I find the Mac mini very appealing, this latest one the most desirable yet, representing an excellent value for the money, with its 320 GB standard hard drive, support for up to 8 GB of RAM, and much better array of I/O ports than you can get in any Mac laptop. I can’t imagine ever trying to get along without a laptop, but I can conceive of using a Mac mini and a low–and MacBook or iPad being a nice, sensible budget–friendly combination.

The new Mac mini is shipping now through the Apple Store ( http://www.apple.com ), Apple’s retail stores and Apple Authorized Resellers.

The Mac mini, for a suggested retail price of $699 (US), includes:
* 2.4 GHz Intel Core 2 Duo processor with 3MB of shared L2 cache;
* 2GB of 1066 MHz DDR3 SDRAM, expandable up to 8GB;
* a slot-load 8X SuperDrive (DVD±R DL/DVD±RW/CD-RW) optical drive;
* 320GB Serial ATA hard drive running at 5400 rpm;
* NVIDIA GeForce 320M integrated graphics;
* AirPort Extreme 802.11n wireless networking and Bluetooth 2.1+EDR;
* Gigabit Ethernet;
* four USB 2.0 ports;
* SD card slot;
* one FireWire 800 port;
* one HDMI port and one Mini DisplayPort;
* HDMI to DVI video adapter;
* combined optical digital audio input/audio line in (minijack); and
* combined optical digital audio output/headphone out (minijack).
Build-to-order options and accessories include up to 8GB 1066 MHz DDR3 SDRAM, 500GB hard drive running at 5400 rpm, Apple Remote, Aperture™ 3, Final Cut Express 4, Logic Express, iWork (pre-installed), Apple Wireless Keyboard, Magic Mouse, Apple 24 inch LED Cinema Display and the AppleCare Protection Plan.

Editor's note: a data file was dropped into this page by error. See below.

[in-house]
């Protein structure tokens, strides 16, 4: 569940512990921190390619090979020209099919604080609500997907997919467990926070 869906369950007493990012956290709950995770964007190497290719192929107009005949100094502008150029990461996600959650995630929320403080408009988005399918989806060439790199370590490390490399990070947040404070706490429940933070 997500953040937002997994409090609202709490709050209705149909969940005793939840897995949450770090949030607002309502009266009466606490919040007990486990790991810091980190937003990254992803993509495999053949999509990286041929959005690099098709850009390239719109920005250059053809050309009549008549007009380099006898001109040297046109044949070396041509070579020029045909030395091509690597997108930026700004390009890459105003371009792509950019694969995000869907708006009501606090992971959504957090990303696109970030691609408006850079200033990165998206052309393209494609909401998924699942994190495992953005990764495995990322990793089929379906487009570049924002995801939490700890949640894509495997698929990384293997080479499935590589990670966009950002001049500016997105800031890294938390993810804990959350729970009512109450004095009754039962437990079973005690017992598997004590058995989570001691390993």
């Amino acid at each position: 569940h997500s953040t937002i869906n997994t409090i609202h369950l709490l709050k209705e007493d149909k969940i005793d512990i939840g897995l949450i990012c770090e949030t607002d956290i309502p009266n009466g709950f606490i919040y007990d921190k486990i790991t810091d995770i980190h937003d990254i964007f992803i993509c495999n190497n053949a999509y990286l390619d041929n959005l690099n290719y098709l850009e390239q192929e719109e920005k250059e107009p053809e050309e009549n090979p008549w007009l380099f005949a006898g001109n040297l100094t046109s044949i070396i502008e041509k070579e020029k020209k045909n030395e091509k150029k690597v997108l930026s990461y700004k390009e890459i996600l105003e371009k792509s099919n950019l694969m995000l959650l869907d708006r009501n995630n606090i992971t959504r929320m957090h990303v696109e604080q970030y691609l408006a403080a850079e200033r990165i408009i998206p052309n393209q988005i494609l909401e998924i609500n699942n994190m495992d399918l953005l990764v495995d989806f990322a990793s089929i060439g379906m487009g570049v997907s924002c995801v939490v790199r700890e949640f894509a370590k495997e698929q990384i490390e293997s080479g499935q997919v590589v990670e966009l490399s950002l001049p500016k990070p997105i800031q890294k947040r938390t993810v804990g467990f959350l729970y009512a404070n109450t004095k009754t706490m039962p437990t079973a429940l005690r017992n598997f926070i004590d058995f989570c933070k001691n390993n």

The Mac mini with Mac OS X Snow Leopard Server, for a suggested retail price of $999 (US), includes:
* 2.66 GHz Intel Core 2 Duo processor with 3MB of shared L2 cache;
* 4GB of 1066 MHz DDR3 SDRAM, expandable up to 8GB;
* two 500GB Serial ATA hard drives running at 7200 rpm;
* NVIDIA GeForce 320M integrated graphics;
* AirPort Extreme 802.11n wireless networking and Bluetooth 2.1+EDR;
* Gigabit Ethernet;
* four USB 2.0 ports;
* SD card slot;
* one FireWire 800 port;
* one HDMI port and one Mini DisplayPort;
* HDMI to DVI video adapter;
* combined optical digital audio input/audio line in (minijack); and
* combined optical digital audio output/headphone out (minijack).
Build-to-order options and accessories include up to 8GB 1066 MHz DDR3 SDRAM, External SuperDrive, Apple Wireless Keyboard, Magic Mouse, Apple 24 inch LED Cinema Display and the AppleCare Protection Plan.

For more information, visit:
http://www.apple.com/macmini/

Click for full-size image: